The Constitution consolidates the legal regulation which provides that a person, who has been removed from the office of the President of the Republic by the Seimas according to the procedure for impeachment proceedings for a breach of the oath and a gross violation of the Constitution, may never stand for election as the President of the Republic. A different interpretation of the provisions of the Constitution would make the institute of constitutional impeachment for a gross violation of the Constitution and a breach of the oath legally meaningless, pointless, it would be incompatible with the essence and purpose of the constitutional liability for a breach of the oath and a gross violation of the Constitution, with the essence and purpose of the oath established in the Constitution as a constitutional value, as well as with the requirement, which emerges from the overall constitutional legal regulation, that all the institutions executing state power and other state institutions be formed only from the citizens who without reservations obey the Constitution adopted by the Nation, and who, while in office, unconditionally follow the Constitution, law, as well as the interests of the Nation and the State of Lithuania. A different interpretation of the provisions of the Constitution would be inconsistent with both the constitutional principle of a state under the rule of law and the constitutional imperative of an open, just, and harmonious civil society.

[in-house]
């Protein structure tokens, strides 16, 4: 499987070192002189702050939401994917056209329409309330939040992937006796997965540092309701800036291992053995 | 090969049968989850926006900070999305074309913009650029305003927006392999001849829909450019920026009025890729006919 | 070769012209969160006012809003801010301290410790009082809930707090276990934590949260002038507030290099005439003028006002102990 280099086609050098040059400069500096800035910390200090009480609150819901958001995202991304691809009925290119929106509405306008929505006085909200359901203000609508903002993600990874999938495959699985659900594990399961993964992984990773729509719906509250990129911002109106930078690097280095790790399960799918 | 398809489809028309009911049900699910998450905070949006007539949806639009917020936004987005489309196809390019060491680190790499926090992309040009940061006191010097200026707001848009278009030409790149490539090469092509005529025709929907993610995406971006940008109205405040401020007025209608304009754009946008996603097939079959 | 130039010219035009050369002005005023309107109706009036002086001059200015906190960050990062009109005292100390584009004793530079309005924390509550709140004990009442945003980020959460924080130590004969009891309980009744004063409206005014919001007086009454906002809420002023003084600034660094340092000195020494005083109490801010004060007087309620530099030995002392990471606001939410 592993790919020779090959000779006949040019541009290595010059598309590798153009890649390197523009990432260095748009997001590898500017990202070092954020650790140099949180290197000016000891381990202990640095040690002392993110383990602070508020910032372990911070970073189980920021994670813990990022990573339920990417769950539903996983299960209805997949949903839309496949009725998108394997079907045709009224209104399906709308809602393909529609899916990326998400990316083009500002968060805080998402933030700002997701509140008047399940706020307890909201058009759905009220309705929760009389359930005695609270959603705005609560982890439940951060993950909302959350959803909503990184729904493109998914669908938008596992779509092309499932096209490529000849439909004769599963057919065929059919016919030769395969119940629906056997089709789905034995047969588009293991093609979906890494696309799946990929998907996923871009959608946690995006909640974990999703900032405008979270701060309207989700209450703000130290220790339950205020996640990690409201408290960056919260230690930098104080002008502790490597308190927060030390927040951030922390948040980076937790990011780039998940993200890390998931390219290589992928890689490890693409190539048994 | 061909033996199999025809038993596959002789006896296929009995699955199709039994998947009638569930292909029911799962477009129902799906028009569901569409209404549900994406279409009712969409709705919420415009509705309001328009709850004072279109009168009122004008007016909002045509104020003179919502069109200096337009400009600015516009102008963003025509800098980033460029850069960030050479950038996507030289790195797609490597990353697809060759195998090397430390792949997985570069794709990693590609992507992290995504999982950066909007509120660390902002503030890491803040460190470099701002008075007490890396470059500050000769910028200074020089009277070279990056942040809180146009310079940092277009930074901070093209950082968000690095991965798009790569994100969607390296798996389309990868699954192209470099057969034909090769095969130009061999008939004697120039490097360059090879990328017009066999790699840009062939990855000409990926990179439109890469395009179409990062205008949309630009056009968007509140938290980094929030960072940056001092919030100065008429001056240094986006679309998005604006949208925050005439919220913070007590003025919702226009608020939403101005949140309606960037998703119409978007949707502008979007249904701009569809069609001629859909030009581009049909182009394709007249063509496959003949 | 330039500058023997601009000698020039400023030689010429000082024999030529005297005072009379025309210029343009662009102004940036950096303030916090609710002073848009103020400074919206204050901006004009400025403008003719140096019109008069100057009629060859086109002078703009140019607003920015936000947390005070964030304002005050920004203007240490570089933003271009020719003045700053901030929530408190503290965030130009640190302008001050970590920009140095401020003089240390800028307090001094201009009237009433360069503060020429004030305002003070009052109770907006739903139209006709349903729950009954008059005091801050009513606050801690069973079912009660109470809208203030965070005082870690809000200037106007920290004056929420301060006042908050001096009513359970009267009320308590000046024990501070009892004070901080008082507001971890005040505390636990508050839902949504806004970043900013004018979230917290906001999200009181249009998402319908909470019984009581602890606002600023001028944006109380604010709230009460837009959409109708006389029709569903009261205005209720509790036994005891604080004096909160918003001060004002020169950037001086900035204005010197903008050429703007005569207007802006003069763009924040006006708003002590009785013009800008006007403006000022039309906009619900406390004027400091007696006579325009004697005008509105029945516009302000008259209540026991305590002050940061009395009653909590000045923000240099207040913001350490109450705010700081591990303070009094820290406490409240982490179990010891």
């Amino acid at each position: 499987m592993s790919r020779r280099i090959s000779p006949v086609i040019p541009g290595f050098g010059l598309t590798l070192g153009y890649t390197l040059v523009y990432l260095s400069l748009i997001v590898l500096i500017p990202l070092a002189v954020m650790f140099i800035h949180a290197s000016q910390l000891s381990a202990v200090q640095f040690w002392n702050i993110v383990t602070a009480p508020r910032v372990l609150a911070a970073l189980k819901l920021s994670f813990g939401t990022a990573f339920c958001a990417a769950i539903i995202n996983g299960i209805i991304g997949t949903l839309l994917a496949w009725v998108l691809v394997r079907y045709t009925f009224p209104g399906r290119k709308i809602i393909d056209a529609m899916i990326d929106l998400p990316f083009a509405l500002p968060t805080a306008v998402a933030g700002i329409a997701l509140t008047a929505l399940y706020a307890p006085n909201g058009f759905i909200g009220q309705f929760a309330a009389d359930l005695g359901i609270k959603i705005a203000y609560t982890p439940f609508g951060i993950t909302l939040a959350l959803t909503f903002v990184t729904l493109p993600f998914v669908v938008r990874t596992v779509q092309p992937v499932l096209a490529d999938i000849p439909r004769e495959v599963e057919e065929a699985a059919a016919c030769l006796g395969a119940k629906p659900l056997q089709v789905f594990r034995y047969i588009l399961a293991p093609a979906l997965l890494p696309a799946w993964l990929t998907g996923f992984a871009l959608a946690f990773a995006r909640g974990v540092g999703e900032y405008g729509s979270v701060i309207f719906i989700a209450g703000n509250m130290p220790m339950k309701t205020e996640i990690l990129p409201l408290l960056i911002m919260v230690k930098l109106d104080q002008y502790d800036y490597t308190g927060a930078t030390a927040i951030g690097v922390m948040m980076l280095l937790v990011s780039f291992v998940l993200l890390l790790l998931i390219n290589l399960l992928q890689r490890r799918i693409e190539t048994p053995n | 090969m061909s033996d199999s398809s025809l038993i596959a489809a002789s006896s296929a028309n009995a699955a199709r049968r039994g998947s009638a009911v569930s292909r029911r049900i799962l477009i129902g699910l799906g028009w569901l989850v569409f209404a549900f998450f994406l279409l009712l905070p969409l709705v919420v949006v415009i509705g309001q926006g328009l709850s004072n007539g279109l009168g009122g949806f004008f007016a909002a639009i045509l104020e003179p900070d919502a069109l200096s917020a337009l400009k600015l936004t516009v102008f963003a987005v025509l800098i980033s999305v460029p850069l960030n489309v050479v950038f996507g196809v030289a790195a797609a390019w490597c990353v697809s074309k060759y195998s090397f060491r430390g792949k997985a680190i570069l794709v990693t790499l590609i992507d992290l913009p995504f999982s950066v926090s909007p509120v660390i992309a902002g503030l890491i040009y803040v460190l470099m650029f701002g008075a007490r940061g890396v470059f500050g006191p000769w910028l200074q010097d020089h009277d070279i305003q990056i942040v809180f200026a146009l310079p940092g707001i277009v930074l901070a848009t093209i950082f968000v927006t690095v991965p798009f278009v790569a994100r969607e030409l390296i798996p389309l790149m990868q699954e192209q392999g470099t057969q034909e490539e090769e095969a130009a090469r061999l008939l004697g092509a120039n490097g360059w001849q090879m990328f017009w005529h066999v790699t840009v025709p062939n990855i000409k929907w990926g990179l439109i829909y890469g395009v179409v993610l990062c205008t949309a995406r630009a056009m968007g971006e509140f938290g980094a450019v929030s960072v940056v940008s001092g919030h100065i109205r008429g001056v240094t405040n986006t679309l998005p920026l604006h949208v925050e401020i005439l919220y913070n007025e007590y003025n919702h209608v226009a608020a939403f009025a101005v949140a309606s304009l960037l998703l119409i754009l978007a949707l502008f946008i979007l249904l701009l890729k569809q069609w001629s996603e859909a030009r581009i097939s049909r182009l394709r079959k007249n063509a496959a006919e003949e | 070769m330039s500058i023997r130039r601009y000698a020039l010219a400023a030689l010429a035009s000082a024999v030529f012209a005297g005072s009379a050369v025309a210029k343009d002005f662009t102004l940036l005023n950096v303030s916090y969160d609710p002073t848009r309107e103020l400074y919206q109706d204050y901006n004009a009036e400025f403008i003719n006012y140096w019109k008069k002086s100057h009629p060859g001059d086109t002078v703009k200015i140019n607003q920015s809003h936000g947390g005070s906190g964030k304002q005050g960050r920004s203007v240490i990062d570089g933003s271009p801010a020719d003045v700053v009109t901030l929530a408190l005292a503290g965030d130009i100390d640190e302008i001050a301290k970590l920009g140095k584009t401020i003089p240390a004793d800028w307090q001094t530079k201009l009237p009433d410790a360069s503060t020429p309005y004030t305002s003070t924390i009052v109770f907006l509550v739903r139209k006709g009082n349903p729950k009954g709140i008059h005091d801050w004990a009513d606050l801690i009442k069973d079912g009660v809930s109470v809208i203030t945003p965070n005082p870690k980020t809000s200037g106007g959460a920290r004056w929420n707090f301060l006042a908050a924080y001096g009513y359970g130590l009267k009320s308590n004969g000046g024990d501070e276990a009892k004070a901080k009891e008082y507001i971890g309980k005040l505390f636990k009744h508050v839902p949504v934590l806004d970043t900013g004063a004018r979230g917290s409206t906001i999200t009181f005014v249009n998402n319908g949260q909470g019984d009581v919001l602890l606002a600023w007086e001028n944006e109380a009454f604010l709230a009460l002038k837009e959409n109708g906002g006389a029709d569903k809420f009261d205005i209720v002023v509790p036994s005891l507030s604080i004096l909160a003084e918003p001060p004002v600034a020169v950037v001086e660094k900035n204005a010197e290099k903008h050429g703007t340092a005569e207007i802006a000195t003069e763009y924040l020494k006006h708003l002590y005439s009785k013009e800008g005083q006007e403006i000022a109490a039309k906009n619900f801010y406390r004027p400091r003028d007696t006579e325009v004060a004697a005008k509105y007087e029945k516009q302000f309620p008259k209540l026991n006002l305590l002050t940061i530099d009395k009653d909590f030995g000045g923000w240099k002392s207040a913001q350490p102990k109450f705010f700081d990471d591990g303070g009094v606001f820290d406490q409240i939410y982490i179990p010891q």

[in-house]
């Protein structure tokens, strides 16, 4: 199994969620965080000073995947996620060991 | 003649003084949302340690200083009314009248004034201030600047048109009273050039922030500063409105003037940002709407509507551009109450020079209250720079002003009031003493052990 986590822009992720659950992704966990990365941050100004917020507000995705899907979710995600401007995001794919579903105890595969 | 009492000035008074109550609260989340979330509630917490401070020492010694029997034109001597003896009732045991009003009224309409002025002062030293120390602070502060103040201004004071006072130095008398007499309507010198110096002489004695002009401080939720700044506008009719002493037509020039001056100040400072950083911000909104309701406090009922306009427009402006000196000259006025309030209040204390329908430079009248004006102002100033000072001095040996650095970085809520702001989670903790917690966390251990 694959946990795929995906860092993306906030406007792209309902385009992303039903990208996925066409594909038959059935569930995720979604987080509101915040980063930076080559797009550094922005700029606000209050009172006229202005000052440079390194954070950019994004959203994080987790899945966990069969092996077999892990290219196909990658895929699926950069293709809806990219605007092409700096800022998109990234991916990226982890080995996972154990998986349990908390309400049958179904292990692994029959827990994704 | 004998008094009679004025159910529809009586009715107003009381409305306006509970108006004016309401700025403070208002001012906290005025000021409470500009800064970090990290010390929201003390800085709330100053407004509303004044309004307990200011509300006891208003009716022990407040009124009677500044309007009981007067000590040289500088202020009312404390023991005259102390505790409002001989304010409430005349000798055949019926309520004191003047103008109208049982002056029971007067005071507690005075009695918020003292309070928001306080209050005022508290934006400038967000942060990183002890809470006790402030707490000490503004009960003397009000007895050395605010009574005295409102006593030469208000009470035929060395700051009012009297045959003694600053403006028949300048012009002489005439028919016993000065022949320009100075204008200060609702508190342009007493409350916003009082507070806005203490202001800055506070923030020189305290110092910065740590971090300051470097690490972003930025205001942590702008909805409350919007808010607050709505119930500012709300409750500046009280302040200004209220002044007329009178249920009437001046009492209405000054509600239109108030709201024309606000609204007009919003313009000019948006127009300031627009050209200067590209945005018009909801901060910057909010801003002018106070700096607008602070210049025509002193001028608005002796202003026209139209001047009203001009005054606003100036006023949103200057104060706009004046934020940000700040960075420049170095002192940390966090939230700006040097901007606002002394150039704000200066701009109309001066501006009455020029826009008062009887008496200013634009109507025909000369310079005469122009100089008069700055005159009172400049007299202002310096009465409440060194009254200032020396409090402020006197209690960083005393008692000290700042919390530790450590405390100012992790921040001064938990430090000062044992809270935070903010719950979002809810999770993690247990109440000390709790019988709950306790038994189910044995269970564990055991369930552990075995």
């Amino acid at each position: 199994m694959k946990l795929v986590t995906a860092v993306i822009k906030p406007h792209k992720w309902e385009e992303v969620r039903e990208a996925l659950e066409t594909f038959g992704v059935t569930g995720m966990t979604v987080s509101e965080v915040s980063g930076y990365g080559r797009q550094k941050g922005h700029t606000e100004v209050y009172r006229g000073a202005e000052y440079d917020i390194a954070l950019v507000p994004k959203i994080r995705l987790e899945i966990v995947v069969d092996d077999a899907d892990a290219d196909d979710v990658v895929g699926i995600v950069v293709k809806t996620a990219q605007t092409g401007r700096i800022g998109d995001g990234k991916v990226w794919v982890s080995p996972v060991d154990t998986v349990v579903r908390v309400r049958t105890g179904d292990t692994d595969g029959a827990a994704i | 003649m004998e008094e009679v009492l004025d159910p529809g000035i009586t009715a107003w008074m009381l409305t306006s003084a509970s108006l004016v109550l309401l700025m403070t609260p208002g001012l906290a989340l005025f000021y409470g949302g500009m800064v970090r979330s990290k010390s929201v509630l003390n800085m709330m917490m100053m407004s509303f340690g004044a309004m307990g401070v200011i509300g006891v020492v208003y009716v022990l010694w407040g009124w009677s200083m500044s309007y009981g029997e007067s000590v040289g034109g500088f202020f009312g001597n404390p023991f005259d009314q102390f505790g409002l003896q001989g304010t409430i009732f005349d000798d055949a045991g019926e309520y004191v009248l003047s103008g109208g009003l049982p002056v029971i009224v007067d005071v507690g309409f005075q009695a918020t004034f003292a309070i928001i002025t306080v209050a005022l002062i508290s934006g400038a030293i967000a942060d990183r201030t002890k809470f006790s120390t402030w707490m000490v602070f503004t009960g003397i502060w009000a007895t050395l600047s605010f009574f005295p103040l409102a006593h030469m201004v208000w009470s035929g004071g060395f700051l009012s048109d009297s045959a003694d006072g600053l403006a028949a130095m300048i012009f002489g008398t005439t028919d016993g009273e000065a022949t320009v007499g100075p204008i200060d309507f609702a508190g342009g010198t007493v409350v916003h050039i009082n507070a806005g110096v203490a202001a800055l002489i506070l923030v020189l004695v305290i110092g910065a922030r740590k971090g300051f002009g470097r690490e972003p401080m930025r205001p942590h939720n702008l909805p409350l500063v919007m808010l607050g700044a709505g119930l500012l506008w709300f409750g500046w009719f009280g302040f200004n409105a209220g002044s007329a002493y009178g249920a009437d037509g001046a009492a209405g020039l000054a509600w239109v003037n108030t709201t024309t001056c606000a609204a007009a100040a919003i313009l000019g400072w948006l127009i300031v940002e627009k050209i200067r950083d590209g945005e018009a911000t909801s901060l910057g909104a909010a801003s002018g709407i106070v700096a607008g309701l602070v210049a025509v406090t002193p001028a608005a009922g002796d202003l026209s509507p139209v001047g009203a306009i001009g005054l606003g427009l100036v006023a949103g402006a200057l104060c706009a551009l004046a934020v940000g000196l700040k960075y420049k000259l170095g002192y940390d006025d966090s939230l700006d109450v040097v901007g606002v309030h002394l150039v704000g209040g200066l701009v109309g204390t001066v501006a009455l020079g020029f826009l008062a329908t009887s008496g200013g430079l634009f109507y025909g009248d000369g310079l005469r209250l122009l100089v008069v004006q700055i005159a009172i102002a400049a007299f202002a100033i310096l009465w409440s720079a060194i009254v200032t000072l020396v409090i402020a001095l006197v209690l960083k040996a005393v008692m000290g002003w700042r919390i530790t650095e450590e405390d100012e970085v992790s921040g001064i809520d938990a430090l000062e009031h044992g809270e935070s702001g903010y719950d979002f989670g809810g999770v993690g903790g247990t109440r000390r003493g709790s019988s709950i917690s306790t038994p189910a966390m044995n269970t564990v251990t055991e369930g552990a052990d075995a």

8. One of the bases established in Article 74 of the Constitution, under which a certain official specified in Article 74 of the Constitution may be removed from office or his mandate of a Seimas member may be revoked, is “upon disclosure of the commission of a crime”. When disclosing what constitutional consequences emerge in respect to the person due to the fact that he has been removed from office, or his mandate of a Seimas member has been revoked according to the procedure for impeachment proceedings for the commission of a crime, account must also be taken of the provision entrenched in Paragraph 2 of Article 56 of the Constitution, that a person who has not fulfilled punishment imposed on him by court judgment may not stand for election as a member of the Seimas. This constitutional provision also means that if a person has been sentenced by court for the commission of a crime and has served the punishment imposed on him by court judgment, he may stand for election as a member of the Seimas.